The sun set, the twilight fell, the wind went down, the dust settled, and night mantled Benton. The roar of the day became subdued. It resembled the purr of a gorging hyena. The yellow and glaring torches, the bright lamps, the dim, pale lights behind tent walls, all accentuated the blackness of the night and filled space with shadows, like specters. Benton's streets were full of drunken men, staggering back along the road upon which they had marched in. No woman now showed herself. The darkness seemed a cloak, cruel yet pitiful. It hid the flight of a man running from fear; it softened the sounds of brawling and deadened the pistol-shot. Under its cover soldiers slunk away sobered and ashamed, and murderous bandits waited in ambush, and brawny porters dragged men by the heels, and young gamblers in the flush of success hurried to new games, and broken wanderers sought some place to rest, and a long line of the vicious, of mixed dialect, and of different colors, filed down in the dark to the tents of lust.

Life indoors that night in Benton was monstrous, wonderful, and hideous.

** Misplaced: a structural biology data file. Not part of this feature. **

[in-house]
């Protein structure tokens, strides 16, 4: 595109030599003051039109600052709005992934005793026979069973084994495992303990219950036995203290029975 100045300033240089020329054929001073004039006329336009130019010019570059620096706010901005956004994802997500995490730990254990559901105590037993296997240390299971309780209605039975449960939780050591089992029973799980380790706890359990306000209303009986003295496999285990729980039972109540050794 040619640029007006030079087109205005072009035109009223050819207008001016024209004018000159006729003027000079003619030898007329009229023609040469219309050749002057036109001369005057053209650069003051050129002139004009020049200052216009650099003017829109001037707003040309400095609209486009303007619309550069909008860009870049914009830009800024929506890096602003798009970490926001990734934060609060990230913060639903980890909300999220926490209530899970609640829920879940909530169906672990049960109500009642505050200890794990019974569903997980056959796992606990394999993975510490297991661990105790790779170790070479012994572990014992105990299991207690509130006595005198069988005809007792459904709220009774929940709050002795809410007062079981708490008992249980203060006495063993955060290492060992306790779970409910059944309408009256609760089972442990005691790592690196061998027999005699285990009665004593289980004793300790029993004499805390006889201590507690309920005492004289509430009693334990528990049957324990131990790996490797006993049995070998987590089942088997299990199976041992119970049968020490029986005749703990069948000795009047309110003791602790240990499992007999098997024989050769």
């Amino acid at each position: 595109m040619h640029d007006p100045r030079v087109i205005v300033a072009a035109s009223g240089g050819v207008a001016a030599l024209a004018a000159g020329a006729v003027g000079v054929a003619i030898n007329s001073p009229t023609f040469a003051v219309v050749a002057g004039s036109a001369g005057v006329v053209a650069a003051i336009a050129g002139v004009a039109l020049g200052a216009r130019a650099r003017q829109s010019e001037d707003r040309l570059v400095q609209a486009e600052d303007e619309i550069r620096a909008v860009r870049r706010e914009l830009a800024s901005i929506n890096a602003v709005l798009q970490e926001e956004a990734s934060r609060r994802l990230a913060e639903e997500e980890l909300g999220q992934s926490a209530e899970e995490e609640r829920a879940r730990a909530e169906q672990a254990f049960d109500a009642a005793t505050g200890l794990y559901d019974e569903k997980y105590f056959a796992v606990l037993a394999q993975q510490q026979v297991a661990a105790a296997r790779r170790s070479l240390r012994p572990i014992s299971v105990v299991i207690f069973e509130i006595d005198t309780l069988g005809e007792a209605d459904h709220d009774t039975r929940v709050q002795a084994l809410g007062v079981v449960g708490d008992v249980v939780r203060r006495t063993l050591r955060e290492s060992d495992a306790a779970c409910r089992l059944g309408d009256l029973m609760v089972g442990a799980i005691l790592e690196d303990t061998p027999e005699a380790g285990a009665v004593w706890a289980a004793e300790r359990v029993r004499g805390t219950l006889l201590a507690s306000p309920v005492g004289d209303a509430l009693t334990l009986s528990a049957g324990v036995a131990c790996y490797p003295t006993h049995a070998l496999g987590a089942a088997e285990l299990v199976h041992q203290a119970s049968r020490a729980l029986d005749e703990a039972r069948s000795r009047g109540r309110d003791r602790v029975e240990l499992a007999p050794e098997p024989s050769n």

Every saloon was packed, and every dive and room filled with a hoarse, violent mob of furious men: furious with mirth, furious with drink, furious with wildness--insane and lecherous, spilling gold and blood.

The gold that did not flow over the bars went into the greedy hands of the cold, swift gamblers or into the clutching fingers of wild- eyed women. The big gambling-hell had extra lights, extra attendants, extra tables; and there round the great glittering mirror-blazing bar struggled and laughed and shouted a drink-sodden mass of humanity. And all through the rest of the big room groups and knots of men stood and sat around the tables, intent, absorbed, obsessed, listening with strained ears, watching with wild eyes, reaching with shaking hands--only to gasp and throw down their cards and push rolls of gold toward cold-faced gamblers, with a muttered curse. This was the night of golden harvest for the black-garbed, steel-nerved, cold-eyed card-sharps. They knew the brevity of time, and of hour, and of life.

In the dancing-halls there was a maddening whirl, an immense and incredible hilarity, a wild fling of unleashed, burly men, an honest drunken spree. But there was also the hideous, red-eyed drunkenness that did not spring from drink; the unveiled passion, the brazen lure, the raw, corrupt, and terrible presence of bad women in absolute license at a wild and baneful hour.